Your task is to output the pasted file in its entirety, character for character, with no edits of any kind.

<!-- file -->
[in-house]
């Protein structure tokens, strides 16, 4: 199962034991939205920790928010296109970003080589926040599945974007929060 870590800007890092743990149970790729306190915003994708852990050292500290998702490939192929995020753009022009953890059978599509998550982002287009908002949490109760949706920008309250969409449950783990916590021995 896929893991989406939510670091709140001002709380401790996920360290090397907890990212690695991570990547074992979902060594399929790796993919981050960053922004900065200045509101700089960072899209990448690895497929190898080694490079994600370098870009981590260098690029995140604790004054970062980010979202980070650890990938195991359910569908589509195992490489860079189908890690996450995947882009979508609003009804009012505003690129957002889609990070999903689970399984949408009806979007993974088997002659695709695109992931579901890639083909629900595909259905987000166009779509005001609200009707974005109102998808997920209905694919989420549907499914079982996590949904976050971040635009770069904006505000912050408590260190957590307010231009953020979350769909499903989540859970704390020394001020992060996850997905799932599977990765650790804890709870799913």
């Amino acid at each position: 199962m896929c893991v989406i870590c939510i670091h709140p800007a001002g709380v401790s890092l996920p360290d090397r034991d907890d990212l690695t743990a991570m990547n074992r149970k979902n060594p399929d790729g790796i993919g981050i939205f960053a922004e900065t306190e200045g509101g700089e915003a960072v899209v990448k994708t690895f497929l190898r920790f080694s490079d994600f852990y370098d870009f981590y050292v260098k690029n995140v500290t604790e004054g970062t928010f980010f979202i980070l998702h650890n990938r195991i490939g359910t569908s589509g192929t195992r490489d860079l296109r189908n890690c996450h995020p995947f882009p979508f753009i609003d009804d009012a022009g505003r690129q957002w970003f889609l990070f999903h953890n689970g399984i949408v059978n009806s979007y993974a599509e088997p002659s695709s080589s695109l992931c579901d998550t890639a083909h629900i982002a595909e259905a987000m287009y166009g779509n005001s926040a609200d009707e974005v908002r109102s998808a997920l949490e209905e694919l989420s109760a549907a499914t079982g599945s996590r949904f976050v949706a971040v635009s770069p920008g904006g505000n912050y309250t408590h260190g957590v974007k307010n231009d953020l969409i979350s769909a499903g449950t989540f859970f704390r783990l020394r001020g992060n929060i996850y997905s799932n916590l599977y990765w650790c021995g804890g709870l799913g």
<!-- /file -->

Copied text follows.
[in-house]
């Protein structure tokens, strides 16, 4: 199962034991939205920790928010296109970003080589926040599945974007929060 870590800007890092743990149970790729306190915003994708852990050292500290998702490939192929995020753009022009953890059978599509998550982002287009908002949490109760949706920008309250969409449950783990916590021995 896929893991989406939510670091709140001002709380401790996920360290090397907890990212690695991570990547074992979902060594399929790796993919981050960053922004900065200045509101700089960072899209990448690895497929190898080694490079994600370098870009981590260098690029995140604790004054970062980010979202980070650890990938195991359910569908589509195992490489860079189908890690996450995947882009979508609003009804009012505003690129957002889609990070999903689970399984949408009806979007993974088997002659695709695109992931579901890639083909629900595909259905987000166009779509005001609200009707974005109102998808997920209905694919989420549907499914079982996590949904976050971040635009770069904006505000912050408590260190957590307010231009953020979350769909499903989540859970704390020394001020992060996850997905799932599977990765650790804890709870799913």
């Amino acid at each position: 199962m896929c893991v989406i870590c939510i670091h709140p800007a001002g709380v401790s890092l996920p360290d090397r034991d907890d990212l690695t743990a991570m990547n074992r149970k979902n060594p399929d790729g790796i993919g981050i939205f960053a922004e900065t306190e200045g509101g700089e915003a960072v899209v990448k994708t690895f497929l190898r920790f080694s490079d994600f852990y370098d870009f981590y050292v260098k690029n995140v500290t604790e004054g970062t928010f980010f979202i980070l998702h650890n990938r195991i490939g359910t569908s589509g192929t195992r490489d860079l296109r189908n890690c996450h995020p995947f882009p979508f753009i609003d009804d009012a022009g505003r690129q957002w970003f889609l990070f999903h953890n689970g399984i949408v059978n009806s979007y993974a599509e088997p002659s695709s080589s695109l992931c579901d998550t890639a083909h629900i982002a595909e259905a987000m287009y166009g779509n005001s926040a609200d009707e974005v908002r109102s998808a997920l949490e209905e694919l989420s109760a549907a499914t079982g599945s996590r949904f976050v949706a971040v635009s770069p920008g904006g505000n912050y309250t408590h260190g957590v974007k307010n231009d953020l969409i979350s769909a499903g449950t989540f859970f704390r783990l020394r001020g992060n929060i996850y997905s799932n916590l599977y990765w650790c021995g804890g709870l799913g």